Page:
Investigators have also explored claims that Mateen had used a dating app for men and had been to Pulse before the shooting, and officials have said they are investigating the crime as one of both terror and hate. There have been no indications that Mateen has direct connections with terror groups overseas, officials have said.
Attorney General Loretta Lynch told CNN on Sunday that Mateen “didn’t get into” his thoughts about gay people during the calls, and indeed, the partial transcript shows no such discussion. Hopper said allegations about Mateen being gay himself were “still being vetted out” and investigators had reached no conclusions.
FBI Director James Comey has said previously that there were three different 911 calls involving Mateen. The gunman, he has said, called 911 about a half hour after his rampage began, then hung up the phone. He then called back and spoke briefly to a dispatcher before hanging up again, at which point the dispatcher called back Mateen, the FBI director has said. The dispatcher and Mateen spoke briefly on that last call, Comey has said.
The FBI said on Monday that Mateen had three calls with crisis negotiators — the first at 2:48 a.m. lasting nine minutes, the second at 3:03 a.m. lasting sixteen minutes and the third at 3:24 a.m. lasting three minutes. In those calls, Mateen “identified himself as an Islamic soldier,” the FBI said, and told the negotiator “to tell America to stop bombing Syria and Iraq.” The FBI said Mateen claimed that was why he was “out here right now.”
Mateen also claimed there was “some vehicle outside that has some bombs,” and threatened, “You people are gonna get it, and I’m gonna ignite it if they try to do anything stupid,” according to the FBI transcript. He also said he had a vest like the kind “used in France.” Authorities ultimately did not find any explosives.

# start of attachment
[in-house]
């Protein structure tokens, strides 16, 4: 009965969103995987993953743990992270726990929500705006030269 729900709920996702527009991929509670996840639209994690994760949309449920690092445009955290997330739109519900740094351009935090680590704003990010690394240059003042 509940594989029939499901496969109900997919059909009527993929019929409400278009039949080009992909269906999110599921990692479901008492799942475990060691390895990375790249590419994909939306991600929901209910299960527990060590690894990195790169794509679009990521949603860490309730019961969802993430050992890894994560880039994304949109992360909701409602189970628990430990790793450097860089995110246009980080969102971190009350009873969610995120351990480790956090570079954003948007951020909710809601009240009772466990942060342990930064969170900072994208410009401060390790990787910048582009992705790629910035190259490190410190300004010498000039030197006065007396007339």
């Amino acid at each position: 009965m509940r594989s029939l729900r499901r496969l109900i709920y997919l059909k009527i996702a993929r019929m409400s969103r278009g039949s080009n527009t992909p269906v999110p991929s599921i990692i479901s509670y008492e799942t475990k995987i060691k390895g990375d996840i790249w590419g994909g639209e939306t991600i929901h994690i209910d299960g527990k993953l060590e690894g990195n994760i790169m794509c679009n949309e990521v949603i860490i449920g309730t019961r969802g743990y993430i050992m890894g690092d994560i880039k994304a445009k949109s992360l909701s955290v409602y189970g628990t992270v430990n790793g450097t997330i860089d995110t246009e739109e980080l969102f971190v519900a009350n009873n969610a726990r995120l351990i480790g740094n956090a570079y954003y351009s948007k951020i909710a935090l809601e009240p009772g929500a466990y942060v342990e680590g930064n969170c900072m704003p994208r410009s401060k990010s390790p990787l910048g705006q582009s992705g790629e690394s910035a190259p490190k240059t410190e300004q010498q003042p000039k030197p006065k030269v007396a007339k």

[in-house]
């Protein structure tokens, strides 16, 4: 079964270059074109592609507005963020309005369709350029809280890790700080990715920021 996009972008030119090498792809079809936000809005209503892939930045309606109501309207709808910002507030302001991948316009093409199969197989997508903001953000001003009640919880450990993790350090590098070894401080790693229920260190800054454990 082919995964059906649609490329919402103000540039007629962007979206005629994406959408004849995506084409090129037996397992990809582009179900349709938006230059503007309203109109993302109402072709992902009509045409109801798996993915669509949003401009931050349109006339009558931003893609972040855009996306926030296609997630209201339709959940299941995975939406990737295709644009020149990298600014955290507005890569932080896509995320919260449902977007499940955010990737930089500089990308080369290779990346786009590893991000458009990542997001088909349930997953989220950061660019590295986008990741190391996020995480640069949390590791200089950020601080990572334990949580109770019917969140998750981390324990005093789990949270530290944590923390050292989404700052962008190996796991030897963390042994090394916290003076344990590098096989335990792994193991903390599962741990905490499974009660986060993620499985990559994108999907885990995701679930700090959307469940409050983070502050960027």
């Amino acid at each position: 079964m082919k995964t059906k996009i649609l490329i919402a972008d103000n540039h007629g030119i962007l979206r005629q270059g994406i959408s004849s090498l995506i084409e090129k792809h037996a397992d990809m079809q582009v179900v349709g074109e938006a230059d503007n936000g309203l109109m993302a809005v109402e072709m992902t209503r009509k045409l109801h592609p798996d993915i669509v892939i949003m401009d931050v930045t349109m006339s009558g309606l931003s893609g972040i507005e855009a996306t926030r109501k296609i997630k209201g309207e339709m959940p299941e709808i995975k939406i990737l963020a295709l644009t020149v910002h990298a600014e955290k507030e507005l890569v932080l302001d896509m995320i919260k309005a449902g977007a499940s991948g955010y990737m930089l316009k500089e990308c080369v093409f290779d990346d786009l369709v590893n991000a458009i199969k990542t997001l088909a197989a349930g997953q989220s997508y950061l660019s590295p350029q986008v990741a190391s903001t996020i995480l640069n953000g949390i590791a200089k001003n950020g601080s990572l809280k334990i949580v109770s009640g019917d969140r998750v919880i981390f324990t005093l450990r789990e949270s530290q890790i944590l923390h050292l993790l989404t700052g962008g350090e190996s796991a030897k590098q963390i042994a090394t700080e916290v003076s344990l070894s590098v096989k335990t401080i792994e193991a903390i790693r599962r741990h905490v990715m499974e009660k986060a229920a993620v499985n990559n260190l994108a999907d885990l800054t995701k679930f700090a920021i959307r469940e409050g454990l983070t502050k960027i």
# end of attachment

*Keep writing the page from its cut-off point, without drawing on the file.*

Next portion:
The calls came after Mateen twice exchanged gunfire with police officers at Pulse and fled to a bathroom, authorities have said. Orlando police officials have said the gunfire stopped after he entered that bathroom, and negotiations began. All the while, they have said, officers worked to free what hostages they could, including those hiding in dressing rooms.
Some of those trapped in the bathroom with Mateen have described his phone calls previously, and law enforcement officials have also noted other contacts. Mateen exchanged text messages with his wife and had at least one phone call with an acquaintance, law enforcement officials have said. The details of that call and those exchanges, though, are unclear, and the FBI has not said precisely how many calls Mateen made or to whom. The FBI said it would not release audio of the calls.
Negotiations ultimately broke down with Mateen around 5 a.m., authorities said, and SWAT officers scrambled to break holes in the walls to the bathroom and free those who were held captive. The FBI said Monday that about 12 minutes after they started doing so, they received reports of shots being fired. Mateen eventually came out one of those holes, police have said, where he was shot to death by SWAT officers in a final gun battle.